The Great Enterprise Browser Debate

By Rory Monaghan


I was recently involved in a great discussion at work about browsers. It has been common in the enterprise to have a company standard browser and that’s usually Internet Explorer 11. The reason for this in the past was because many vendors made plugins specific to Internet Explorer and in some cases sites displayed best in IE. IE was also seen as the only true enterprise browser for security reasons and also manageability as settings could be managed via Group Policy.

All the while for many years the same people who have been using IE at work have been going home and browsing with Firefox, Chrome, Safari or their mobile browser of choice. Many started to prefer Chrome in particular which made them grow frustrated with Internet Explorer when they got back to the office which has lead to more and more requests from employees to get Chrome at work.

Several years ago Google stepped up their game and released an enterprise version of Google Chrome. Providing an .msi installer for Chrome which installs to the more standard Program Files install directory rather than to the user directory used for the home version. That’s not all, they also released Group Policy templates to manage Chrome in an enterprise environment much like you would IE.

Users want Chrome. Google have provided an enterprise version of Chrome and you can manage it with Group Policy. Time to give it to them! Or is it?

Why do some hold off on deploying Chrome to the masses?

The enterprise is still dominated by Windows operating systems, IE is part of that operating system. There are still many web apps which have IE specific plugins. There are still plenty of web apps which only support IE. Right now deploying two browsers to all users in your environment also means managing two browsers. What kind of management?

What happens when your org purchases a web app which requires a Chrome extension? You’ll need to white list that extension via policy. What happens when Google make a large change which changes how some sites display or even breaks functionality? Did you test all sites before deploying each version? Do you uninstall and deploy an older version?

How do you manage updates? Check out how often Google releases new versions of Chrome. When Chrome enterprise was first released the suggestion was to allow auto-updates and not to worry that not all user’s browsers will update at the same time so it shouldn’t saturate your network as the check in time was meant to be randomized. At first it didn’t quite work as expected. Now there’s a specific GPO template for controlling updates but still the question remains, how do you handle the updates?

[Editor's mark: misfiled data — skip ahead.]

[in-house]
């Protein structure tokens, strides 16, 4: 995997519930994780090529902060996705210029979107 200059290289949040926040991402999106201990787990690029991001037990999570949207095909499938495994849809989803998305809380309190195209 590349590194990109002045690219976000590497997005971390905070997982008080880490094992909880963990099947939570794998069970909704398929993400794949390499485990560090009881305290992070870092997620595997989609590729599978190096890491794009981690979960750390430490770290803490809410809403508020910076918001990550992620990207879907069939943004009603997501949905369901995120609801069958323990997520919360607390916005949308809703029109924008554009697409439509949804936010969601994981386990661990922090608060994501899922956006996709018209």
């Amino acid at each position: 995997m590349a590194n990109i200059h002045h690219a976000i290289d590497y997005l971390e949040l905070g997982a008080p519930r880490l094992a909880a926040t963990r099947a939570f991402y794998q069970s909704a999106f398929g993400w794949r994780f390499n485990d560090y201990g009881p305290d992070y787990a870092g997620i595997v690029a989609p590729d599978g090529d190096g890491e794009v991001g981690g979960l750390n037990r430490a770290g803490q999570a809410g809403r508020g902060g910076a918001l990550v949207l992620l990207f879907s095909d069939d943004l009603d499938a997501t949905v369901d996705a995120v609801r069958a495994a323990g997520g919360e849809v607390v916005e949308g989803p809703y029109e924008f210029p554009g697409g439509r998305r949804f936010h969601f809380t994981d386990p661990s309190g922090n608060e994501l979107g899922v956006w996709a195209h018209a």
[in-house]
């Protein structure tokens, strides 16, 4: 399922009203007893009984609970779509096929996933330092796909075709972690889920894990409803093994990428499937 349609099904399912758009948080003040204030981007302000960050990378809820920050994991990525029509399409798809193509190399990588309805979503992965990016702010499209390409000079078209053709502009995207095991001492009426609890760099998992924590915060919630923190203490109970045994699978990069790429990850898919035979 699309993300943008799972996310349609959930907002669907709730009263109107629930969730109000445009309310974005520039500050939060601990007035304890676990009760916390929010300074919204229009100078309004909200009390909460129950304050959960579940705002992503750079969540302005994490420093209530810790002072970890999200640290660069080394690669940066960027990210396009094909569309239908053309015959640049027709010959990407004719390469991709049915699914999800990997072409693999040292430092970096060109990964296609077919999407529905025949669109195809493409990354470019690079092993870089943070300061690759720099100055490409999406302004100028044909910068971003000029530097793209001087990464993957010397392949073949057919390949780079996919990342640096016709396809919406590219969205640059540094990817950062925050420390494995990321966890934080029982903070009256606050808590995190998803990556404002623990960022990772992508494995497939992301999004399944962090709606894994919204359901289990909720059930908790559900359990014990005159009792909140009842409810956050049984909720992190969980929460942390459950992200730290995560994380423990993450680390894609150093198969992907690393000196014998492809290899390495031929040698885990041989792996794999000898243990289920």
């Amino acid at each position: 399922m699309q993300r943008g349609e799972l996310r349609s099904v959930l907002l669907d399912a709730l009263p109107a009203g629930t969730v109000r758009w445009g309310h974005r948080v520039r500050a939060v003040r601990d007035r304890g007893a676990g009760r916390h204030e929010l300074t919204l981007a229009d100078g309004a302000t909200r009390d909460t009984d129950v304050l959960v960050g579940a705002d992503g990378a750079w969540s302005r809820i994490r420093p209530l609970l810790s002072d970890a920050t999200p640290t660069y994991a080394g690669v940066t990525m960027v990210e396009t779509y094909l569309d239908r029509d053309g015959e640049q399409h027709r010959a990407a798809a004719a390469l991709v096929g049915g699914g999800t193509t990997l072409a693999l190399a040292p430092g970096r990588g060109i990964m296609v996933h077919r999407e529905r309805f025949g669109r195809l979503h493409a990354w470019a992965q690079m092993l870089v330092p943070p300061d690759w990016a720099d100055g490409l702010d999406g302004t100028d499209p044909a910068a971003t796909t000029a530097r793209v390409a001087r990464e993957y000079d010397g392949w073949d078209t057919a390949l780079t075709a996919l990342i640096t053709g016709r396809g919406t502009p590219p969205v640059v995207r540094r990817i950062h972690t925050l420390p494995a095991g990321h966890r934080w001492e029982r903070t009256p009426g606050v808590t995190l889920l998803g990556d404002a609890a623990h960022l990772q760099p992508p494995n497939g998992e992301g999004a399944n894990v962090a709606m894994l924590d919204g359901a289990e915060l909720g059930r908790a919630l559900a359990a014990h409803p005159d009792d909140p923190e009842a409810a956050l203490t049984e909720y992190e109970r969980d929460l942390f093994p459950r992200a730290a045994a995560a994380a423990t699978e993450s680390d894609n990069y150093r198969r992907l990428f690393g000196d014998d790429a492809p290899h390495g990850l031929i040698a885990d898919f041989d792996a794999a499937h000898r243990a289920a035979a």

Usually Packagers disable auto-updates.

When a new version of an application is required they will package it and schedule the deployment to provide some level of control and oversight.

Which brings me to a point I have made when speaking at Citrix User Groups: have you ever actually looked at Google’s enterprise MSI? It’s just a wrapper. They don’t use the MSI tables. You won’t find a shortcut file table, shortcut table etc. it’s mostly just the two entries in the binary table and CustomActions. Changing something which should be simple like removing shortcuts is anything but.  In most places I have worked we had a standard of no desktop shortcuts and no quick launch shortcuts which by default Chrome installs. Depending on your standards, you may require to touch and test the new package every release which is time consuming and annoying.

Google only provide support for organizations with 1k+ users and requires a subscription to the G Suite. Some of the wording in their service guidelines also suggests they still only support the latest release which as we’ve already discussed means going through many, many releases.

That’s a lot of work just to deploy another browser when they already have one which works.

Image sourced from Lifehacker Australia

Chrome’s enterprise MSI isn’t a true enterprise quality MSI. The release cycle is pretty regular and as you have probably heard a common concern among techies is that it LOVES RAM! And I don’t mean the delightful Norweigan band. If you think IE is bad when you open multiple tabs, check out what Chrome can do! For desktop users, it may not be a big deal. If they want Chrome so badly and it’s a dedicated desktop for them only, they can deal with it’s resource consumption. It does become a problem when you introduce Chrome into an RDSH scenario or VDI where resources may be more limited or shared.

The group policy templates allow you to manage many of the Chrome security features, so security is not really a big issue but like stated earlier, you’ll want to manage and maintain the policy just like you do with IE so there is extra effort involved than if you just supported a single browser. There have been some really crazy exploits related to Chrome in recent times too such as the Hola Plugin being used by cryptocurrency miners the recent Spyware suggestions and more. Frankly, there seem to be a new security concern (mostly) related to Chrome extensions every week. You need to keep on top of it!

With all of this considered, should you even deploy Chrome in your environment?

Chrome isn’t going away

Whether you like it or not. Chrome is becoming more and more of a player in enterprise. Some vendors are releasing web apps which only support modern browsers like Chrome, Firefox, Safari and Opera with no support for IE and interestingly many don’t mention support for Edge. You may try to avoid deploying it today but eventually you’ll have to.

How you deploy it is a very interesting question with many possible answers! I get into that in part 2 which you can read HERE.

Guilherme Vasconcelos


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